Posted by Mike Crispino
27 November 2012
According to media reports, and a blog on its website, Greenpeace claims to have uncovered illegal, unreported and unregulated (IUU) fishing in the world’s largest tuna fishing grounds – the western and central Pacific Ocean. If true, they managed to catch vessels engaging in an act that everyone knows takes place but few people have the ability to identify or document. But while it may be hard to stop these vessels from fishing altogether, the marketplace can certainly help to weed out the bad actors.
When vessels fish illegally not only do they gain an unfair advantage in the marketplace but they undermine existing conservation and management measures in place to protect tuna resources and the greater marine environment. Flying under the radar also creates gaps in data collection that can impact the accuracy of scientific assessments and this latest discovery highlights the need for improved transparency in the tuna supply chain. For starters, a traceability scheme that can track a product from capture to plate should be a baseline business standard. A credible scheme also includes recording a vessel’s unique identifier, like an IMO number.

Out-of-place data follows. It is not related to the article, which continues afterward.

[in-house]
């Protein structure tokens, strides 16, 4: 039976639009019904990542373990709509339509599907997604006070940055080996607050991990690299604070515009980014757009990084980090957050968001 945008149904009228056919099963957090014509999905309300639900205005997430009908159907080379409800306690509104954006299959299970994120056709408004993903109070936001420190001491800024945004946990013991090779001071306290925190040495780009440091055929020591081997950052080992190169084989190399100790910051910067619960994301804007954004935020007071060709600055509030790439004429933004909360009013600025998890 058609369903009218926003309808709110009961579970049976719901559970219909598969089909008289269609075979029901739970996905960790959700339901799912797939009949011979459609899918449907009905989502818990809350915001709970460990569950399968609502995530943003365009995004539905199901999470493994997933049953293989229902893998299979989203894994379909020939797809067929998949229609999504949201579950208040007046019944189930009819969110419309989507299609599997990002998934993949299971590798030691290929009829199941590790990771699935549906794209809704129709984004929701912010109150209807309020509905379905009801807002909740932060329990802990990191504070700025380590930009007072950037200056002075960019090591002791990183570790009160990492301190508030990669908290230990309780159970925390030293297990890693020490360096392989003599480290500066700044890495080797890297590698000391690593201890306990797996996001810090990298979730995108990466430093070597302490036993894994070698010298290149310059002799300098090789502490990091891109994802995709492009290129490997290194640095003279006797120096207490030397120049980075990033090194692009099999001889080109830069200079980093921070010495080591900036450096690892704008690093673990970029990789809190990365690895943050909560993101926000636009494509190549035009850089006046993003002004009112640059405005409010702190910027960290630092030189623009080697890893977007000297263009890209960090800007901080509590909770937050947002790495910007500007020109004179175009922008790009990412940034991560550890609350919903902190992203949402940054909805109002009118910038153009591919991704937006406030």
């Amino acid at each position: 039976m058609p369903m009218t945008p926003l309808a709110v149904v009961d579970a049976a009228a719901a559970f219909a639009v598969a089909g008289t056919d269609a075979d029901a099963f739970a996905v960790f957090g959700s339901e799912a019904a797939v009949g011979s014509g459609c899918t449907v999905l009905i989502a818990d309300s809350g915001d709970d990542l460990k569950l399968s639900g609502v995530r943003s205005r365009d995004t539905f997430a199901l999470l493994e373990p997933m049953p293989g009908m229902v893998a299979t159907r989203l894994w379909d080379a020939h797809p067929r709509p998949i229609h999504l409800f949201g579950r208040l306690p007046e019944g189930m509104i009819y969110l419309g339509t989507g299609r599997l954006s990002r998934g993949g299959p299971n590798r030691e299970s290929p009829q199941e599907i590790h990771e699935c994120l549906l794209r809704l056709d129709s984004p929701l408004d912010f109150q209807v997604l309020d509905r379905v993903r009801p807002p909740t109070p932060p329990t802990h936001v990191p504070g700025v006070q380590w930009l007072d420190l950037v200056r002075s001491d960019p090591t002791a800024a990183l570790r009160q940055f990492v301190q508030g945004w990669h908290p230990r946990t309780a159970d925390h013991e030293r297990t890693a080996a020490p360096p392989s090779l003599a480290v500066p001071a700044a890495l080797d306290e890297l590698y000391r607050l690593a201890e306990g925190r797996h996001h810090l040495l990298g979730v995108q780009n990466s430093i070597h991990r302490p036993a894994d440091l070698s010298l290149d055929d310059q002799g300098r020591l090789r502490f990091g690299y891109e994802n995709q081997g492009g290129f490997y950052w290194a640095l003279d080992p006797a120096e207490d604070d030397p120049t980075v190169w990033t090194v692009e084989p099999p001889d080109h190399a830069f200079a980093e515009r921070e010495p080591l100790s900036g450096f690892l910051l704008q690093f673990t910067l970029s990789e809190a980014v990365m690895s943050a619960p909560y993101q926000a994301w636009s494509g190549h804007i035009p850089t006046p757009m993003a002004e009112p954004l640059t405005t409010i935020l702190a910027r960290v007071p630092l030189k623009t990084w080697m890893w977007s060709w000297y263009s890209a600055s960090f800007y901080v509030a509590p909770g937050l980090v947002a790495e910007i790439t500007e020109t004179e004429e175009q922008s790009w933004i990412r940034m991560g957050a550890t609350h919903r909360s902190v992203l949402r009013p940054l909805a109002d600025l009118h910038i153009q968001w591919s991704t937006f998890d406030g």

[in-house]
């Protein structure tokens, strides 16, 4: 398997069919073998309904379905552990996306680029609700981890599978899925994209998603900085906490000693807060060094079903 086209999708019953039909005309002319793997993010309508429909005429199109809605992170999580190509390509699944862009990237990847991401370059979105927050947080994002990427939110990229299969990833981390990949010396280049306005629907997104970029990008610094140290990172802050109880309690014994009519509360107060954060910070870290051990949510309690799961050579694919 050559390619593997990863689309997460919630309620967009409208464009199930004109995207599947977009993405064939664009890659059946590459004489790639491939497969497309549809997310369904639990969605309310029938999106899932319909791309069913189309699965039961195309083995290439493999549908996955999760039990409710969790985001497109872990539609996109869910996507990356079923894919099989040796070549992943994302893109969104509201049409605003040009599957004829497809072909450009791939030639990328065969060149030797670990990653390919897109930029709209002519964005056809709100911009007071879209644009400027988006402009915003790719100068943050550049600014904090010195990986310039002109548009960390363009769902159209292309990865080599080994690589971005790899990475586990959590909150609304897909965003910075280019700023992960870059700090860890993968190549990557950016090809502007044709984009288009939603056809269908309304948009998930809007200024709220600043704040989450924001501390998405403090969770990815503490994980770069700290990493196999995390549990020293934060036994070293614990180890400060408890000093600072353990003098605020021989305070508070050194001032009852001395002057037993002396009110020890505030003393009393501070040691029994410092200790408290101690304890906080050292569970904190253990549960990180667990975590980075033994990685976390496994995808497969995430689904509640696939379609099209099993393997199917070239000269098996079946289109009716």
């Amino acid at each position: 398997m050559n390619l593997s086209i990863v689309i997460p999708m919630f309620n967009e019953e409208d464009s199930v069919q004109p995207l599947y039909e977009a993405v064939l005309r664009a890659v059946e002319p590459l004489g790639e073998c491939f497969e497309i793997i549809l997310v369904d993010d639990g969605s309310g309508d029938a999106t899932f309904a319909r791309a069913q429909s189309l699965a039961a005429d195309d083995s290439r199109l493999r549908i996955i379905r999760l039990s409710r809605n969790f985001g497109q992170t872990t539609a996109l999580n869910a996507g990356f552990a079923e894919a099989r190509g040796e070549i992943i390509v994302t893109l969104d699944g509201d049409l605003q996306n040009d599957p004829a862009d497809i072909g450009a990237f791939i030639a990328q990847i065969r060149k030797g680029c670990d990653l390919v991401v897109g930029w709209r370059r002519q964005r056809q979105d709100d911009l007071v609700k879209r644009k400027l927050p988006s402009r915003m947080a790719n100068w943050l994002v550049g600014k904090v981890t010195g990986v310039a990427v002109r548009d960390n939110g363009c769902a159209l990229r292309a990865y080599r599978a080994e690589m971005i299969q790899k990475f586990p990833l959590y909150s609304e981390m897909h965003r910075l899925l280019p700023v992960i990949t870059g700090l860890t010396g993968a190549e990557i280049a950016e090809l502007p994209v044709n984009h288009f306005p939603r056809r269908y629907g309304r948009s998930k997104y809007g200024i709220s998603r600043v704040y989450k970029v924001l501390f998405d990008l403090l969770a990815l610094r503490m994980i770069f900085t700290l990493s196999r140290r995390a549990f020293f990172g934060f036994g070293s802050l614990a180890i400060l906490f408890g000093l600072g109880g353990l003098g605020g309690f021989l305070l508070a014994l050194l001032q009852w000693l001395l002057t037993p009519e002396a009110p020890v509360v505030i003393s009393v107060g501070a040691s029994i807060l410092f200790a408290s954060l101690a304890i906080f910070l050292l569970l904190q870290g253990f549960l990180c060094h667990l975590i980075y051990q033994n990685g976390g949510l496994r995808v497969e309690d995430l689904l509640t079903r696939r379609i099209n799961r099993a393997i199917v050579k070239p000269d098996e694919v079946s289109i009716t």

Campaigners onboard the Greenpeace ship Esperanza say they collected evidence of “a reefer sailing under the Cambodian flag, transshipping fish catches with two Indonesian tuna purse seine vessels and one Filipino reefer.” None of these vessels are listed in our IMO database, and while the Philippines is a member of the Western and Central Pacific Fisheries Commission (WCPFC) and Indonesia is a Cooperating Non-member, Cambodia is neither.
Beginning January 1st, we’re calling on all tuna processors, traders, importers and markets to refrain from transactions with vessels that are not flagged to the relevant RFMO Member or Cooperating Non-member (unless the country has applied for such status). For ISSF Participating Companies, it’s mandatory. A measure like this would prohibit a majority of the world’s tuna brands from having anything to do with that, or any, Cambodian vessel.
But how can buyers and retailers feel confident that standards like this are actually being met? We asked the same question and came up with the ProActive Vessel Register. This database uses third party auditing – desktop and onsite – to verify that vessels are making the commitment to a series of improved practices that we’ve worked with industry, NGOs and scientists to identify. Practices like having an IMO number and being flagged to a nation that works with the relevant RFMO. While we can’t be on the water to cover every square inch of the ocean, industry can take meaningful, practical steps to eliminate the market for illegally caught tuna. And that’s a great start.